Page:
From a campus minister, ideas for the students in your life.
What do you give someone who is going off to college?
A new laptop computer?
A phone/data upgrade?
A devotional book on keeping faith at college, with a nice note inside: “Praying for you every day”?
These are all good ideas, especially because they point to the thing needed most in college: healthy relationships.
From my experience ministering to college students, let me tell you what I mean.
Healthy Relationships Begin with God
According to the Barna group*, up to 61 percent of Christian students let go of faith in and commitment to Jesus during college. But these are critical years when God can work to shape and form a person’s identity and purpose (see Romans 12). This foundational connection to God and his Son and the work of the Holy Spirit influences all other relationships. So that devotional book in keeping faith at college is a good gift.
Faith-testing moments bombard university students daily. Pray that your college student will have wisdom when faced with penetrating questions about the nature and existence of God. Be ready to share Bible passages that have helped you find the truth.
When your college student wonders what life in the Spirit looks like, show him through your example.
Remind students that 1 Peter 3:15 (“Always be prepared to give . . . the reason for the hope that you have”) can be their guide. I still hold onto the advice my minister gave me: “Remember who you are and whose you are.”
Healthy Relationships with Others
My wife, a psychologist in our university counseling center, puts it this way: “We’re not made to experience college alone, even though college is about gaining independence.”
This means interdependent relationships are important. This is the time for your student to create a network of peers and professionals that will propel him or her into the future with confidence and credibility.
Parents, make sure you stay in that network. (That upgraded phone is a great investment for staying connected with your child.) Meanwhile, pray for your child and with your child. And receive the prayers of others for you and your child.
God provides places for your student’s faith to be tested in order for growth and real relationships to be developed. Through this process, here are prayer points for parents:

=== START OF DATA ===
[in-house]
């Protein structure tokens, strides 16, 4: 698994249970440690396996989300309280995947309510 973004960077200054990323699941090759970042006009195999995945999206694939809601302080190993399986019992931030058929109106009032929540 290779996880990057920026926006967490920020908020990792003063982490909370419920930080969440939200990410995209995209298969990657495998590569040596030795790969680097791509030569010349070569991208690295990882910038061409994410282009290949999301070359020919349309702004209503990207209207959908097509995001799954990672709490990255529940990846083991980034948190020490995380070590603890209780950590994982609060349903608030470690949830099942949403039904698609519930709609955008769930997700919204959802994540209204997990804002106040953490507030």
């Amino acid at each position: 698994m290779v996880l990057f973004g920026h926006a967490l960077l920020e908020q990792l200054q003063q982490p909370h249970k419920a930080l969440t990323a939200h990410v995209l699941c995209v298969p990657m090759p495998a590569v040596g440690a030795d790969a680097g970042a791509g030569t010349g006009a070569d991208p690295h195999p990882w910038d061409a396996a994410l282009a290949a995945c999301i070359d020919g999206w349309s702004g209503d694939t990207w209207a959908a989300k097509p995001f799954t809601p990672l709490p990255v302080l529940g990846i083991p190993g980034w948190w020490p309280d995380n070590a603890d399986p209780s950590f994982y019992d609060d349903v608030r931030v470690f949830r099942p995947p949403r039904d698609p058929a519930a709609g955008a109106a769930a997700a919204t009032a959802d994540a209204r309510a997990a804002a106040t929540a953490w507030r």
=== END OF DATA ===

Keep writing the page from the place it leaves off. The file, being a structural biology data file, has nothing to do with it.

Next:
• Pray for your student to seek good company (see 1 Corinthians 15:33).
• Pray that your student will be able to call the campus minister by name, talk with a professor seriously and respectfully about faith and future, and bring home other students who are becoming lifelong friends.
• Pray that God will use discipleship groups, mentoring relationships, study groups, tutoring sessions, or class times to place people in your child’s life who will become lifelong support for them.
Meanwhile, make sure your student knows he or she is not alone when facing inevitable homesickness, confusion, and searching. That laptop is a generous gift, but it doesn’t replace monthly “care packages” or occasional visits.
And now a word to students: Beware of social media. As beneficial as it may be, it cannot replace face-to-face communication. Only genuine personal relationships offer encouragement and reconciliation. And remember, what gets placed on the World Wide Web will be stuck there for a long time. Future spouses, children, employers, and coworkers will all be able to find it there.
Healthy Relationships in the Church
Local congregations in college towns are important, and so are the home congregations of students off at college. Some ideas:
• Give students a $5 break by volunteering to do their laundry for them.
• Invite college students for a home-cooked meal.
• “Care packages” can come from more than Mom and Dad.
• Give students a place to serve in a local church away from home. Tap their youthful energy and creativity and give them hands-on learning experiences.
These gifts may require more effort than cash or a gift card tucked in an envelope. But with them we will be helping prepare the “next” generation to embrace a Christ-centered way of life. As these young adults live, move, think, study, and make choices, we can encourage and provide the relationships that will make a difference for a lifetime.
*Barna Group, September 11, 2006, “Most Twentysomethings Put Christianity on the shelf following spiritually active teen years.”
Mike Kerrick serves as campus minister with Murray (Kentucky) Christian Fellowship at Murray State University.